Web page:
Donald Trump has rejected a slew of accusations of sexual misconduct, telling supporters in Florida they are "totally and absolutely false".
The Republican presidential nominee said the women making the allegations were "horrible liars" and the media was colluding with rival Hillary Clinton.
Several women say he groped them or forcibly kissed them.
First Lady Michelle Obama earlier said Mr Trump's boasts about groping women were "shocking and demeaning".
"Leaders should meet a basic standard of human decency," she said during a campaign appearance in New Hampshire.
Seeing Mr Trump make lewd comments about women, on a video leaked last week to the Washington Post, "has shaken me to my core in a way that I cannot have predicted," Mrs Obama said, her voice cracking with emotion.
She never mentioned the former reality TV star by name but her references made her target obvious.
The rally was packed with students from across the political spectrum, including a young Republican who told me he was disgusted by Donald Trump, but yet to be convinced by Hillary Clinton.
As Michelle Obama entered the room, the deafening screams were at the sort of ear piercing level, usually reserved for rock stars.
And it was to this backdrop, the First Lady expressed her revulsion at Donald Trump's comments about women, as heard on that recently released tape.
She spoke with emotion, energy, and from the heart, but didn't name Mr Trump once - referring to him instead, as the candidate.
But aside from expressing her distaste at the Republican nominee's tone this election- she had another important message to those in the room.
That they must vote. Turnout, she said, was key. It's what helped her husband win this state of New Hampshire, and will be crucial for Hillary Clinton too.
In some precincts her husband won by an average of only 66 votes. Every ballot can make a difference, she urged the crowd.
If Mrs Obama really is a secret weapon for the Clinton campaign, then the true measure of how powerful her sermon was, will be tested in how she manages to rally the Democratic base.
Two women told the New York Times that the Republican presidential candidate groped or kissed them.
A People magazine reporter also said she was forcibly kissed, while another woman said Mr Trump grabbed her bottom.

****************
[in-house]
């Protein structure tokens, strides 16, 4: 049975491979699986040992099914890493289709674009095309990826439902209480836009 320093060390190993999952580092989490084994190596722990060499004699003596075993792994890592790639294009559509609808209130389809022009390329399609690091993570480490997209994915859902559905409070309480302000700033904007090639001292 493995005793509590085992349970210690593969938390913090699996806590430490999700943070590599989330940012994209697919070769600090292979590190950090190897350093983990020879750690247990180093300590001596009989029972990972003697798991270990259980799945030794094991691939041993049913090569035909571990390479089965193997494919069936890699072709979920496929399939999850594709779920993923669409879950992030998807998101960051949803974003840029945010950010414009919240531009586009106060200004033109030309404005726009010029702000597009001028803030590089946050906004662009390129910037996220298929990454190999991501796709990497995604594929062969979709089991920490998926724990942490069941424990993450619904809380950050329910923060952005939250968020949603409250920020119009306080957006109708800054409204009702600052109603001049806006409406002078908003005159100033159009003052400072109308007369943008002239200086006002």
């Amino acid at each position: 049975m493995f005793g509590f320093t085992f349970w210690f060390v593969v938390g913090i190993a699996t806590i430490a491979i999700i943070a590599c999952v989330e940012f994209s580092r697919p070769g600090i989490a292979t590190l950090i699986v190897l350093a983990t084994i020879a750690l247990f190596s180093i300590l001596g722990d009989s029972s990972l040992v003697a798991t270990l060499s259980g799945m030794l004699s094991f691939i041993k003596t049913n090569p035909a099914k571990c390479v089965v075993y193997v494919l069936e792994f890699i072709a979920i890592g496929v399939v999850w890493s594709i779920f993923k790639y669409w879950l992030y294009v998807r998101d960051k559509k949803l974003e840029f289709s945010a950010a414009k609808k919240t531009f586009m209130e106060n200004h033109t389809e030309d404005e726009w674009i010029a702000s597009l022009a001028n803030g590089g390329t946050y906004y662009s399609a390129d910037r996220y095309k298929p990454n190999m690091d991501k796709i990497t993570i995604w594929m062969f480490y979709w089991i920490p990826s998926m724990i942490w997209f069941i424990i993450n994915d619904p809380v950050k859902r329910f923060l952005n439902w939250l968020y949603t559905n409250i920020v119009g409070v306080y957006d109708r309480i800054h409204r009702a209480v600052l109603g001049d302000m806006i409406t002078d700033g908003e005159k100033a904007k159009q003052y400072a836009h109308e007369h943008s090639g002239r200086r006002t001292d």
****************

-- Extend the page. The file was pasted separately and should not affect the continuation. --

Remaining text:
Making his first public appearance since the allegations were made, Mr Trump told a rally in West Palm Beach these stories were "a conspiracy against the American people" by the political and media establishment.
He said he had evidence the accusations were unfounded and would release that at the "appropriate time".
In one reference, he appeared to imply People writer Natasha Stoynoff could not have been telling the truth because of her appearance.
"Take a look. You take a look. Look at her, look at her words, you tell me what you think. I don't think so, I don't think so."
Media captionTrump denies women's claims of groping
Media captionJessica Leeds told the New York Times Donald Trump's hands "were all over me"
The media, he said, "will seek to destroy your career and your family".
He has threatened to sue the New York Times, which published accusations from two women on Wednesday evening.
The newspaper has responded by saying it would welcome the opportunity to make its case in court.
Asked during last Sunday's televised presidential debate whether he had kissed or groped women without their consent, Mr Trump said: "No, I have not", and stressed that he respected women.
Image captionThe crowd showed no signs of wavering in their support
Many of the women said Mr Trump's denial during the second presidential debate prompted them to come forward.
Last week's emergence of a video tape in which Mr Trump boasted that his fame meant he could "do anything" to women has sparked a crisis that has engulfed his campaign.
Dozens of Republicans have said they can no longer back him and he has fallen further behind Mrs Clinton in national and state polls.
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